39. Walker says:

    Good post Arlo.

    I’m not going to try to take on the whole thing, but one point strikes me:

    Why not means-test farm supports? The top 10 per cent of farmers collected 74 per cent of all subsidies between 1995 and 2010.

    As to meat, there is solid evidence that meat and dairy are behind a lot of our major diseases, especially heart disease and cancer. I know this is an impossible sell for most people, but if you have a remotely open mind on this, get a copy of The China Study by Colin Campbell. It could save a lot of lives, and if lots of people were open to it, it could dramatically reduce our health care costs, and be good for the environment.

    Never happen, I know. Too many people are making too much money off of the current situation.

  40. Paul says:

    Walker, he already said that the reason he eats meat (like myself) is that it tastes good. Sure maybe I can live to be 120 if I spend my life just eating grass but under those circumstances I would rather die yesterday. I have read the book you suggest and it is very interesting. I also recommend it. But I warn you that the author makes some huge generalizations. Also there are lots of proteins and other compounds in plants that we so far know little or nothing about. It is only a matter of time before we have determined that everything causes cancer and will kill you. Therefore everything in moderation and try and not worry too much! Stress, which can be increased by reading books like this one, is proven to be very bad for your health.

  41. Walker says:

    Paul, you’re shrugging off cancer and heart disease? It’s not about living to 120. It simply has to do with having a healthy old age. I grant you that Campbell makes some extravagant sounding claims, but his career makes them very hard to shrug off. And it’s worth noting that Bill Clinton, not the dimmest bulb on anyone’s tree, is a convert, and it’s not as if he’s lacking in expert medical advice.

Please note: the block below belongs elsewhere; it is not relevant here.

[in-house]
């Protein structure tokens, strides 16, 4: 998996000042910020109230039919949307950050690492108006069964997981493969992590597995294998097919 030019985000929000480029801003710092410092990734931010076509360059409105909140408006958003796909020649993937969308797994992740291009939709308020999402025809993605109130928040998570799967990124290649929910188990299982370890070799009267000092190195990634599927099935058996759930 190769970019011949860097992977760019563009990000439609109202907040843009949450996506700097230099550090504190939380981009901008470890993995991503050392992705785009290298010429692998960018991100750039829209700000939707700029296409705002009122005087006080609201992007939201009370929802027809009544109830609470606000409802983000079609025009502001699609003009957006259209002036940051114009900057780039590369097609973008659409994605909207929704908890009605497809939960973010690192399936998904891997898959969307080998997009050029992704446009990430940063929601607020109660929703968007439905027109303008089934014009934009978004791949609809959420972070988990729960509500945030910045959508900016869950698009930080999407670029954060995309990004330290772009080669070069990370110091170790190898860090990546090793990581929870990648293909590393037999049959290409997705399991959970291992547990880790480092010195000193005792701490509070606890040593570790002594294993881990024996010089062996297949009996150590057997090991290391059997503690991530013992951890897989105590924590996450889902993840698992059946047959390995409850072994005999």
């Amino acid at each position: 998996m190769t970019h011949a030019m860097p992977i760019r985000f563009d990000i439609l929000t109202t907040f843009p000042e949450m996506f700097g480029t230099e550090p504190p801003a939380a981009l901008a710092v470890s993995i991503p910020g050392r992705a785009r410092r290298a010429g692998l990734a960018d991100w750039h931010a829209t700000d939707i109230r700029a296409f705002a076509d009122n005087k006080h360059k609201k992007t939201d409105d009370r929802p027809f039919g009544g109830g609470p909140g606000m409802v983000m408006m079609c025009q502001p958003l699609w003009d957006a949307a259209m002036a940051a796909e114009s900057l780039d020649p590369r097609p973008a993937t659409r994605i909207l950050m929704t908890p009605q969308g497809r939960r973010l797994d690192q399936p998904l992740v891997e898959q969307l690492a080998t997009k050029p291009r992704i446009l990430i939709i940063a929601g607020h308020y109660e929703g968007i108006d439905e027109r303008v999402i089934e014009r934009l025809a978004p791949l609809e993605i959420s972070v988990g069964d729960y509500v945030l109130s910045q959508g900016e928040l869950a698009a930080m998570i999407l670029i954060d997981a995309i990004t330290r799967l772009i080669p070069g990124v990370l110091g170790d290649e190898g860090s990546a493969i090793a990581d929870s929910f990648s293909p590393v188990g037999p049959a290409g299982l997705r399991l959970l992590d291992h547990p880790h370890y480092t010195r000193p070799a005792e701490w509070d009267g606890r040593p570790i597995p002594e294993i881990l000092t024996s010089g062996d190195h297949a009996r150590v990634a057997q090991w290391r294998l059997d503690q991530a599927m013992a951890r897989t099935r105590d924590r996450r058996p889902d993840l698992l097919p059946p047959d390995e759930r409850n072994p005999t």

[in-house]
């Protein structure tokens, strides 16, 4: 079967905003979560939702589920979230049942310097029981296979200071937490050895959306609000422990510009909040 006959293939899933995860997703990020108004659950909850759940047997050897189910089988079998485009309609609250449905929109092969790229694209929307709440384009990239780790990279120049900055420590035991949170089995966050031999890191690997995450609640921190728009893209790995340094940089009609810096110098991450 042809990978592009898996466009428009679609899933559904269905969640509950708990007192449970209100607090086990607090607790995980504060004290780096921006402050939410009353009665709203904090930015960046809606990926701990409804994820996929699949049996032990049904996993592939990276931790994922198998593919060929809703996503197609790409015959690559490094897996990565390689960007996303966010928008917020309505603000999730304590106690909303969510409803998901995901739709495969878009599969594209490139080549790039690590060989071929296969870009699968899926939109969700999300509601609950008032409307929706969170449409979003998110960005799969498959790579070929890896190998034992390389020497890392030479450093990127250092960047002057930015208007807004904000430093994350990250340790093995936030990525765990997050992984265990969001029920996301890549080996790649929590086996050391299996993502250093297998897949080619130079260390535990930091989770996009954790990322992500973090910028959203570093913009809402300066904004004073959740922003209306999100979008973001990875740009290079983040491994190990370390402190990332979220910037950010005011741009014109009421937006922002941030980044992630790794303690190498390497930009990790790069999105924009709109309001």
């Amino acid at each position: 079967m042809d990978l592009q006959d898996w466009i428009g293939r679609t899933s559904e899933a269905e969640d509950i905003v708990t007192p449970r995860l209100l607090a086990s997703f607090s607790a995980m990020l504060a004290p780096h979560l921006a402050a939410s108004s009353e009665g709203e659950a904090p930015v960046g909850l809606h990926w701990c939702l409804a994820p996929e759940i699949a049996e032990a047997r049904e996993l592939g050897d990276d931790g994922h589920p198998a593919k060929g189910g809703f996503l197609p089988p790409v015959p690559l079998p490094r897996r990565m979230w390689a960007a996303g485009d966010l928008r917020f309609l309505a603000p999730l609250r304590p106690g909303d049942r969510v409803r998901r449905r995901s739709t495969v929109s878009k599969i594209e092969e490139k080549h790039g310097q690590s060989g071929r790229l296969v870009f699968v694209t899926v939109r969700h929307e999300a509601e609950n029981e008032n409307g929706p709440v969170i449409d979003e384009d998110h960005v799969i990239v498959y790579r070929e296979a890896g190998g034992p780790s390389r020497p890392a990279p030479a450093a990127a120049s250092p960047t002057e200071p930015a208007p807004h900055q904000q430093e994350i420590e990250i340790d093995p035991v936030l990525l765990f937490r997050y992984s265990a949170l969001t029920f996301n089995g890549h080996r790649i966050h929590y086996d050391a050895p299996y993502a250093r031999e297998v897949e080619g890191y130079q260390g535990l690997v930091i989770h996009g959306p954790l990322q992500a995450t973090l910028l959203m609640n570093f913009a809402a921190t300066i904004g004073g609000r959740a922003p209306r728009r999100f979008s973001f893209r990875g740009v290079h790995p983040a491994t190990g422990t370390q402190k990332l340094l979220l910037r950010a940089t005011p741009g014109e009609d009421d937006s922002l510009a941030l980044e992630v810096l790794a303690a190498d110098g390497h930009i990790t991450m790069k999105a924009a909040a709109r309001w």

“…there are lots of proteins and other compounds in plants that we so far know little or nothing about. It is only a matter of time before we have determined that everything causes cancer and will kill you.”

    Paul, you don’t seem to have read the book very closely: people who are life-long vegans have extremely low rates of cancer, heart disease, diabetes, obesity.

  42. Walker says:

    It’s also not about eating grass. My wife and I started by cutting down on meat a bit, and gradually over the last six months or so have gotten to where we eat meat and dairy very rarely. It hasn’t been a challenge– it’s mostly a matter of learning to cook differently. We’re not religious about it, we still eat some bacon, some butter and some cheese (dairy proved harder to give up than meat). We enjoy what we eat thoroughly. I know many would find it difficult. It’s certainly worth trying.

  43. It is the politically incorrect truth that shipping high school grads into the military and building prisons is what has passed for national and state rural development policies for the last few decades. Neither of these are private sector. Neither really encourage the young to stay.

  44. There is also a mentality quite prevalent in rural America that if you’re not a straight, white, devout Christian with conservative values then you are hedonistic or otherwise morally inferior. This doesn’t appeal much to a younger generation more exposed to and expecting of diversity. A younger generation that knows that good people come from all demographics. Rural America too often makes itself feel exclusionary against those who are different, so it’s little surprise that there is an exodus away.

  45. Paul says:

    I know I was joking about the grass thing, there are lots of vegetarian dishes that I love. I just also enjoy meat and cheese. We only eat grass fed beef not really for the health reasons because it tastes very good and a friend of mine raises it. It is also a pretty cheap way to buy beef when you buy it by the side or the quarter. As far as getting me to not eat bacon all I can think of was that silly NRA thing that Charlton Heston used to do – “from my cold dead hand”!!

  46. Mervel says:

    Brian that attitude is certainly true in some areas, but not all, I mean what is rural America who are we talking about here? I think we are making these huge broad assumptions about rural life and rural America, in the same way that some of those in rural America make assumptions about cities.

    But as far as an exodus goes, that has been going on for generations I don’t think it has to do with rural attitudes totally, more likely they are economic reasons and leisure reasons.